The suggestion that the system is running out of vacuum is just plain wrong. The system carries an internal reservoir of vacuum sufficient for three full brake applications. As with every servo system ever fitted to a car there is a one way valve which prevents the vacuum being lost when the car is on boost. The only way this reserve can be depleted is if the driver is maintaining boost while applying full brakes, i.e.: left foot braking very badly. In this instance I would argue that depleting the vacuum is probably a good thing as it should provide him with a warning that he is doing something awful to the car and it may reduce the speed of impact when he finally hits something as the brakes fade to nothing!! In normal use the throttle is closed when the brakes are applied, there is therefore no boost and the vacuum is automatically replenished as it is used."
So there it is, 'Ice Mode' is an inherent issue that can be addressed with some old school brake pedal pumping.  I think the pedal feel, when it goes 'hard', tends to be the most disconcerting as it happens when you are approaching the corner at high speed.  Many racers have disconnected the ABS system in an effort to reduce this issue and frankly it is a good solution for advanced drivers.  

We think that the brakes on the Lotus are still awesome even though they lack the firm feel that you get from other sports cars like a 911.  The flexible single piston rear caliper appears to be a key reason for the softer pedal - but we'll take it as we go 2-3 cars deeper into every corner than those massively powered GT3, ZO6 and M3s...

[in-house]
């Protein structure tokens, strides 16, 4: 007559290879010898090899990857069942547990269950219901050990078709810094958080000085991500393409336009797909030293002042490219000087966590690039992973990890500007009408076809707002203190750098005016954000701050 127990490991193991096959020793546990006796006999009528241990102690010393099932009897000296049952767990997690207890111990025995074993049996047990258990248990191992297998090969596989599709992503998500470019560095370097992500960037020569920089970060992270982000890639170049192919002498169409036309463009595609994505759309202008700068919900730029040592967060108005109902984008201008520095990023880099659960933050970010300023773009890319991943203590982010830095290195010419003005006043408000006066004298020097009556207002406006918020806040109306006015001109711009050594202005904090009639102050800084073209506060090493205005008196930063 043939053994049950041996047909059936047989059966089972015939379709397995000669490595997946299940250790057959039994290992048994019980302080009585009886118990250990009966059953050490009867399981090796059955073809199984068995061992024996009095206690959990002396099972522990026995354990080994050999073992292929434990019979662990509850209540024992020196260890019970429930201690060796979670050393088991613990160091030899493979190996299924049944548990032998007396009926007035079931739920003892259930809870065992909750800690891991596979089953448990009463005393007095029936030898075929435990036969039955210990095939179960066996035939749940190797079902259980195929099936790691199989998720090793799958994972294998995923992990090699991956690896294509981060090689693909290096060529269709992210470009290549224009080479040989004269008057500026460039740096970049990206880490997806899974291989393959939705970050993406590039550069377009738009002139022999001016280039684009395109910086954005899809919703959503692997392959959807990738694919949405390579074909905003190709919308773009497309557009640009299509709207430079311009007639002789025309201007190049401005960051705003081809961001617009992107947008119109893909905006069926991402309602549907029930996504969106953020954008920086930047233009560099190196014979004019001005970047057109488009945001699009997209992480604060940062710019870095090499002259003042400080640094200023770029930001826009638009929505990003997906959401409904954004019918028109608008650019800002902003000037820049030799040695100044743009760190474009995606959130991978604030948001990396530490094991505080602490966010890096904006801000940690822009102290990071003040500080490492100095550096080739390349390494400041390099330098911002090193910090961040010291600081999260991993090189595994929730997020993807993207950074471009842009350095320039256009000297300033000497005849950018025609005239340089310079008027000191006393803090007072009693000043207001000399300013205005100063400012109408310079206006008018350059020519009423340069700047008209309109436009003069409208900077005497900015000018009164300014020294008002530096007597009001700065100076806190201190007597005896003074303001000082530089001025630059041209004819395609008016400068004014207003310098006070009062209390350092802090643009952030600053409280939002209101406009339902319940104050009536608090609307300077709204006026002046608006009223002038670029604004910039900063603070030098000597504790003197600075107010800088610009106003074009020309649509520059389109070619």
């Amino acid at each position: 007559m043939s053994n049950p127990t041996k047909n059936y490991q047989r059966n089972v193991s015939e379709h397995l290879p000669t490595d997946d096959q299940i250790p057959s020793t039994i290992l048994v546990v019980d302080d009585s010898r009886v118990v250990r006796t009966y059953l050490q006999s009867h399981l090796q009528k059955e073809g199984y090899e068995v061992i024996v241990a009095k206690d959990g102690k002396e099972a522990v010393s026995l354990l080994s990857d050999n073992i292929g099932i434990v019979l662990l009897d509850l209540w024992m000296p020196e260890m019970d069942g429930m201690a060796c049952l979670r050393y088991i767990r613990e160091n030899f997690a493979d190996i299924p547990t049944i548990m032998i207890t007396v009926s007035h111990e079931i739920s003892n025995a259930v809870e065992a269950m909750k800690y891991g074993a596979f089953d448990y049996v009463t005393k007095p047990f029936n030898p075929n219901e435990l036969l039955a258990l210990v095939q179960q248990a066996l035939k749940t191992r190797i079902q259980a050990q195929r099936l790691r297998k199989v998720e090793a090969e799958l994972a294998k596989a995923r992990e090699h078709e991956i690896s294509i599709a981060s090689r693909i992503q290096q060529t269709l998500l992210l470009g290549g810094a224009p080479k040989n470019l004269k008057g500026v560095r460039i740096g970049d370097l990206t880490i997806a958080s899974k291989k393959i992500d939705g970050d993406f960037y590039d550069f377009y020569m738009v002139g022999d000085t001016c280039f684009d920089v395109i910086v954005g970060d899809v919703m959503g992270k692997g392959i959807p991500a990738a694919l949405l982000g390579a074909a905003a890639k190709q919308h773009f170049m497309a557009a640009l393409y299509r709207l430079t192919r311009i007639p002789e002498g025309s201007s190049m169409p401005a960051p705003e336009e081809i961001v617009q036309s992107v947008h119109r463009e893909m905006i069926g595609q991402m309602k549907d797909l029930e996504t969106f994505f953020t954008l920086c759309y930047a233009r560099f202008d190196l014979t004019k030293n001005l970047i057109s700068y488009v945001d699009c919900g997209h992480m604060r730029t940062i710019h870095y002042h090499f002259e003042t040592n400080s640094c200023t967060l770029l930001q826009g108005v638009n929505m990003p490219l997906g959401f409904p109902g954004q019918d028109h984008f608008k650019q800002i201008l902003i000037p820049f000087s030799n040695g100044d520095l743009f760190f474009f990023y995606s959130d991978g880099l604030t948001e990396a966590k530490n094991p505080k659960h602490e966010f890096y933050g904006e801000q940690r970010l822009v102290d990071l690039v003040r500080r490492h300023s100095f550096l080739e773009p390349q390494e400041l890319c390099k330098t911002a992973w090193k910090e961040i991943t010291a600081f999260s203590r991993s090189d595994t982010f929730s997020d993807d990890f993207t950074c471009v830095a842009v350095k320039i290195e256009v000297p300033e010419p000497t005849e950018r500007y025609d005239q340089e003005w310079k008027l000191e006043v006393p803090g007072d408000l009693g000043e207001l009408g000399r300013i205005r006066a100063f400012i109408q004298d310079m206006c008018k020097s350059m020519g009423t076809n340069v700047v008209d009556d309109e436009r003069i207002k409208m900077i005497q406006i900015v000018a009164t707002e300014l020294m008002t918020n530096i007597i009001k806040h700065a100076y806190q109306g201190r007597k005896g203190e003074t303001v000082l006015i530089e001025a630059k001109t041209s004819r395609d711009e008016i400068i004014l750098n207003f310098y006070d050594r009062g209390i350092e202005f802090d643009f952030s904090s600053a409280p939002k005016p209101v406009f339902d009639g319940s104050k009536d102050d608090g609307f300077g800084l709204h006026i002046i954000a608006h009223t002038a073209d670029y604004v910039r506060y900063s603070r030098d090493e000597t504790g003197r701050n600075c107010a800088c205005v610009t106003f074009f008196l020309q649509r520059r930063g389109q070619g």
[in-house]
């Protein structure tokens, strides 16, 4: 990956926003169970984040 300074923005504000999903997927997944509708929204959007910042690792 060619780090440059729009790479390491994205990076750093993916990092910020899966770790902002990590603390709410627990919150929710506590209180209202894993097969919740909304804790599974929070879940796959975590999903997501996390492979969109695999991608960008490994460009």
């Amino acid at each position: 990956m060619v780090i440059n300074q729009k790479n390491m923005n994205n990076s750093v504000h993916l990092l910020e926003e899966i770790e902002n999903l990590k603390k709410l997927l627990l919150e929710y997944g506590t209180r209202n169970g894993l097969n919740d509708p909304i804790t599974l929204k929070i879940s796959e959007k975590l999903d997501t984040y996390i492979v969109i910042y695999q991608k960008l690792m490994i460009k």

Another solution is to upgrade the front brakes to our 308BBK  or 308vBBK and move your front calipers to the rear with our FCRbracket.  We disconnect the ABS with this set-up.  One nice feature is that you can keep the stock rear caliper so you can retain your handbrake.  For about $2k you can effectively have a complete BBK kit for your Lotus.  We ran this successfully on our Art Car with great results including two track records in Lotus Cup.

Tuesday, September 17, 2013

High Mileage Lotus - Benefits of 60pt Prep

Recently we serviced a repeat client who puts a ton of miles on his '05 Elise.  With 94,000 miles, this may be the highest mileage Elise in North America.  It is definitely the highest mileage car we have seen.  James first brought his Elise to us in Jan 2010 with 56,000 miles on the odometer.  At that time we conducted our 60pt Prep on the car.  This preparation checks over 60 of the critical areas, of a Lotus, that tend to loosen up.  Our service removes the fasteners, threadlocks them, torques them to spec and then paint markers each one.  You can find our 60pt Checklist on our Tech Tips page: HERE  Feel free to download this and use it to prep your car.

The picture below shows the old paint markers that we had put on James' car at the 56k service.  Even after 40k additional miles, you can still see them.  This technique allows you to visually inspect your car to quickly verify that your critical fasteners are still torqued correctly.  If you see that a paint line has shifted, this is a good indication that you need to retorque.

Once we inspected the car, we noticed that most of the fasteners had not moved.  We still removed each fasterner, reapplied threadlock, then cleaned off the old markers and repainted the joints.  These paint markers are readily available at auto parts or hobby stores.

One of the issues that we found during this inspection was the rear bushes had moved and the wishbones were making contact with the subframe.  The picture below shows what we found.  

Typically we see this on track cars but even high mileage street cars that are driven with some enthusiasm can exhibit this problem.  Luckily we have a couple of solutions that can help:  SL Bushes and the MONOballs or Nitron Bearings for the track/race focused cars.  We have a previous blog entry about this issue: HERE